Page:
How long does an employer have to inform an employee of an accidental overpayment that needs to be repaid?

UPDATED: Oct 1, 2022

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How long does an employer have to inform an employee of an accidental overpayment that needs to be repaid?

I recently quit my job at a bank.wells fargo bank. They over paid me for paid time off because I took more time off then I accrued because I left before the end of year. They sent me a letter 60 days after giving me my final paycheck informing me of the overpayment and my responsibility to repay. So my question would be is there a statute of limitations on how long they have to inform me and collect? Waiting 60 days to inform me semms like a long time.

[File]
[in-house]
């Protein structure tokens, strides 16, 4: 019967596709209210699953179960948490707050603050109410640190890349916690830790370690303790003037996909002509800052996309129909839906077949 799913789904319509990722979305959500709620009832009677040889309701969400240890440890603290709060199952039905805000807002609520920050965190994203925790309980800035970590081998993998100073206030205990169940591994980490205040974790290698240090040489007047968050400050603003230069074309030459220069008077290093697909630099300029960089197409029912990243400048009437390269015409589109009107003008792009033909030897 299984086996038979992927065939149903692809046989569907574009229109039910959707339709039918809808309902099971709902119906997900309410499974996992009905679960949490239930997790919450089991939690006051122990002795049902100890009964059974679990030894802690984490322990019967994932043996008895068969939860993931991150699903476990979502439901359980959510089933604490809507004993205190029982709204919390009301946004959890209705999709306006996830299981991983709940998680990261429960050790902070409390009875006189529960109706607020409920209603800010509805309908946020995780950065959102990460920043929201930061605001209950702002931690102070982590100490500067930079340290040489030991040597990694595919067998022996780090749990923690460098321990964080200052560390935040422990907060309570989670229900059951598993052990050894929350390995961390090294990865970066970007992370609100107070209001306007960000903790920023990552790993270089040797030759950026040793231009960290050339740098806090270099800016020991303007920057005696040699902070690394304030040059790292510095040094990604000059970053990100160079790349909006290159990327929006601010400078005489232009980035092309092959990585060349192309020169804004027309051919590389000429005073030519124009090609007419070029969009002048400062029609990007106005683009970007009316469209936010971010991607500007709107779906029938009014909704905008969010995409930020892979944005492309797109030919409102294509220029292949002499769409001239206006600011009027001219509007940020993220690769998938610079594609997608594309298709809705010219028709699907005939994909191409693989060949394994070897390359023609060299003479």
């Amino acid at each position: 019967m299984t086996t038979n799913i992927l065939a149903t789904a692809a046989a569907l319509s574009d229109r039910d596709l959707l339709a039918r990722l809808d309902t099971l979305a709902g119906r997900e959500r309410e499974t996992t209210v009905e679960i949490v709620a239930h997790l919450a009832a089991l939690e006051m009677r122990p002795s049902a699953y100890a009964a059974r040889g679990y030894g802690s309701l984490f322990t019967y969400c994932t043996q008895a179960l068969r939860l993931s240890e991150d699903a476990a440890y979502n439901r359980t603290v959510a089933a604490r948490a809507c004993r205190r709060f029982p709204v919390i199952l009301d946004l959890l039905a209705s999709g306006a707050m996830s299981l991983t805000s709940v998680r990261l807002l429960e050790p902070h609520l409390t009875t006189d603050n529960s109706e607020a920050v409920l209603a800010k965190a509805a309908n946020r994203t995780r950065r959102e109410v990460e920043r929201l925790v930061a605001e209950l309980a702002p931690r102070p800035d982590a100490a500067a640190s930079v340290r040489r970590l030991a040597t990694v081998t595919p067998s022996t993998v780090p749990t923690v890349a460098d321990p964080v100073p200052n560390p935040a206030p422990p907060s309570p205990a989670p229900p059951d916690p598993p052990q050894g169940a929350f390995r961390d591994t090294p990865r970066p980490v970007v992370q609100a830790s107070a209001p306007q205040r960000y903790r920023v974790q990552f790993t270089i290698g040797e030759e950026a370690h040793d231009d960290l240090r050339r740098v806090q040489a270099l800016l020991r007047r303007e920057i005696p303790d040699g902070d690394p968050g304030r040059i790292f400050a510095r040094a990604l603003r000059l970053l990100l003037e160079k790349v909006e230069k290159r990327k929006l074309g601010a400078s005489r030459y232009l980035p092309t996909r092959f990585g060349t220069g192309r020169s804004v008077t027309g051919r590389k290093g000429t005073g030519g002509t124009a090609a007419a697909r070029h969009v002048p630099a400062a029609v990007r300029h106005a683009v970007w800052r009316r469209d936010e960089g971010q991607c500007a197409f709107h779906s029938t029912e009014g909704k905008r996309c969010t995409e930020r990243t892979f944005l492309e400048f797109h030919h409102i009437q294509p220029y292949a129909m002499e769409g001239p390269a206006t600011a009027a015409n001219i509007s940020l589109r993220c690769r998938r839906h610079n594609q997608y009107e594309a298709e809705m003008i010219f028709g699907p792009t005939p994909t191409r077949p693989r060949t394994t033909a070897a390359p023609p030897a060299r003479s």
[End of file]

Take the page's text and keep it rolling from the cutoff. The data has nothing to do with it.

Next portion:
Asked on December 27, 2017 under Employment Labor Law, California


SJZ, Member, New York Bar / FreeAdvice Contributing Attorney

Answered 4 years ago | Contributor

They have at least two years to inform you of the overpayment, seek its return, and sue you if necessary. This is considered a contract action: it arises out of the agreement or understanding between you and the employer under which you agreed to work and they agreed to pay you a certain amount. As a contract action, even if this agreement or understanding was oral (unwritten), the statute limitations is at least two (2) years. Given that the law is very clear that an accidental overpayment does not entitle you to keep the money, you have to return the overpayment; if you don't, they can sue you anytime they want during the next almost two years.

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